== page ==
I understand Rust has a lot of influences from functional languages, which 80% of coders never practiced (because companies haven’t adopted them) . Nevertheless, when lambda expressions were added to C# back in 2007, it was a huge innovation, leading to a more elegant and a lot more concise code. Then Java 5 adopted it, then C++11 adopted it.
These last few years, interest has grown towards functional languages, and a shift is slowly starting in the industry, mostly because of the problems it solves in concurrent programming area. And Rust has a lot of compelling arguments, as an hybrid language.
I made this post to share my opinions after toying a little. (and I insisted on the word subjective). But I thought my opinions might be useful as it may reflects what most mainstream coders would feel getting started to Rust.
Have to admit I’m surprised there are so many people defending the snake_case, as I’ve never seen it before for method names (didn’t even know how it was called). But hey it’s just cultural, I know I’ll have to live with it.
I maintain that manipulating core features like
Result<T> and shared pointers, need to be more cleaner, more concise.
Andrei Alexandrescu managed to build Dlang with a beautiful Api layout. The Java api has a clean layout, the .NET Api as well. The C++ standard library is not very clean, but still better than Rust’s.
And that’s my own subjective opinion.
Now, I’m a newcomer here, and in some way I might not be legitimate to openly share my opinions after 2 days of toying.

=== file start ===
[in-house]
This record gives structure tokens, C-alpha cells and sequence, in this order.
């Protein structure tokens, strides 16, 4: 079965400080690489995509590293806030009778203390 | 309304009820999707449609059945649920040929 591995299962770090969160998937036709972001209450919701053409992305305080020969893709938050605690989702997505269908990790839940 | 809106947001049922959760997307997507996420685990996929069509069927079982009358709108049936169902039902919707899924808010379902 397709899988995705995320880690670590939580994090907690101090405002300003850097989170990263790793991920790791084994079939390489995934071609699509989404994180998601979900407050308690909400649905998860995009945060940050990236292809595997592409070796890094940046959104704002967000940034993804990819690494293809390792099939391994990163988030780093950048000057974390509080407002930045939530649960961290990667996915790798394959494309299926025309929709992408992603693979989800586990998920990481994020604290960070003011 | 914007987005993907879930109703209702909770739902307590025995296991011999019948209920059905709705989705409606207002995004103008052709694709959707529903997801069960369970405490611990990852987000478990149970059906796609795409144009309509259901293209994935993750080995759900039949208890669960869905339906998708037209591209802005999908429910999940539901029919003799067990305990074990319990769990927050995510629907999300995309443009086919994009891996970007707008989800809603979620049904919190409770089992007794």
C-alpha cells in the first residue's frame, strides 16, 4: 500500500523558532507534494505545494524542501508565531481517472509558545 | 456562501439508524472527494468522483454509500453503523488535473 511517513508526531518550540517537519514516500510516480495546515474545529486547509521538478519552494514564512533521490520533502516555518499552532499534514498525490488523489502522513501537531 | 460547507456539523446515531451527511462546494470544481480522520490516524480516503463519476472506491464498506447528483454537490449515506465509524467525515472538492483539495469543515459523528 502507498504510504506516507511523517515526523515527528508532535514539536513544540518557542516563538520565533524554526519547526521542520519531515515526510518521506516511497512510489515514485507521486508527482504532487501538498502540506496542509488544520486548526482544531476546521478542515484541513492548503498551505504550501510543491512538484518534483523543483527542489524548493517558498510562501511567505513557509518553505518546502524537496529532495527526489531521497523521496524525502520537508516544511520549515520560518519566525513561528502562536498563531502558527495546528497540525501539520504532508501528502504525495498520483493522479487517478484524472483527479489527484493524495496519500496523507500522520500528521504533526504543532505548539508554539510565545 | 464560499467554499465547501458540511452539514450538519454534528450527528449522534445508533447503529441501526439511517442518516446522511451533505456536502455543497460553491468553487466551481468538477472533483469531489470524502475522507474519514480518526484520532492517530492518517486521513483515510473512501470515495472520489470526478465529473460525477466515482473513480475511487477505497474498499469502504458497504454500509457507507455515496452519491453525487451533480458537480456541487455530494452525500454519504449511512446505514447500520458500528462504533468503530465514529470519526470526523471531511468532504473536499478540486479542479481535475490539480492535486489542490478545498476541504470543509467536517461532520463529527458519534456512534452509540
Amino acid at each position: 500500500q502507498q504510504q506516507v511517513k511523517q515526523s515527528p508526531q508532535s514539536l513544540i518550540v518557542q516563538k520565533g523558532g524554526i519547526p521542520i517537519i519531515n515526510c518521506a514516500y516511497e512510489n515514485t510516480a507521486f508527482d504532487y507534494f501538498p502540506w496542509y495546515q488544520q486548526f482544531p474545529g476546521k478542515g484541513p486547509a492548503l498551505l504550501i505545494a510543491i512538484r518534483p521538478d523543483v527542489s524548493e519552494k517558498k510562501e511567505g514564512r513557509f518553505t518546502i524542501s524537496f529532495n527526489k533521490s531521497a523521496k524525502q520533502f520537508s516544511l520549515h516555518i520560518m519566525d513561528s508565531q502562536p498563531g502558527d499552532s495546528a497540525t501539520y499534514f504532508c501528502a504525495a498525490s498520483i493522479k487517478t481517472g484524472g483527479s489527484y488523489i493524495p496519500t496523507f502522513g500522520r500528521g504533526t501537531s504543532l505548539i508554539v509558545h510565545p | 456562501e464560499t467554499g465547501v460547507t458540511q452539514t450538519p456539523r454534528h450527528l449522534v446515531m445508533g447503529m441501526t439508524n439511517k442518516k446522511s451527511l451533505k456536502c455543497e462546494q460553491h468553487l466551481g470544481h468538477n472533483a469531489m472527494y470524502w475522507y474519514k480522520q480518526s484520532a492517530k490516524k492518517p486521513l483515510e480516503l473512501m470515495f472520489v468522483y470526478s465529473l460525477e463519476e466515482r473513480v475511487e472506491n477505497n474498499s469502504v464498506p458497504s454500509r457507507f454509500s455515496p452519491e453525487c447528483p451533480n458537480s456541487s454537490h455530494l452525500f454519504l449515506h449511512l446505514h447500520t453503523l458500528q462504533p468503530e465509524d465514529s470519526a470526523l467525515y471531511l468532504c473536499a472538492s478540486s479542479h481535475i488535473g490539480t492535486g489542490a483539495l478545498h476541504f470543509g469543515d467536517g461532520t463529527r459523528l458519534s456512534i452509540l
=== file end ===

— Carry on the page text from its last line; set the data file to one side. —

However, if this community is as great as I heard, this should be taken lightly, just for what it is, with good intentions after all.
Now everyone is telling me it’s too late, and I can understand that. There must have been a lot of debate already indeed.
C# /.NET had breaking changes between version 1.1 and 2.0, at the time it wasn’t mainstream but started to get popular at version 2.
So I’m still hoping Rust won’t be tied to legacy for version 2.0.
I’m hoping the community will remain open, and not become conservative.
The idea of a code migration tool could be useful, this is a feature the Go language has, in order to keep a flexible evolution of the core language/standard api.
From now on, I won’t throw these subjective things anymore, I’d like to dig Rust a little further, build a first crate, and as someone mentioned I should rather write more formal RFCs if I want to push some reforms.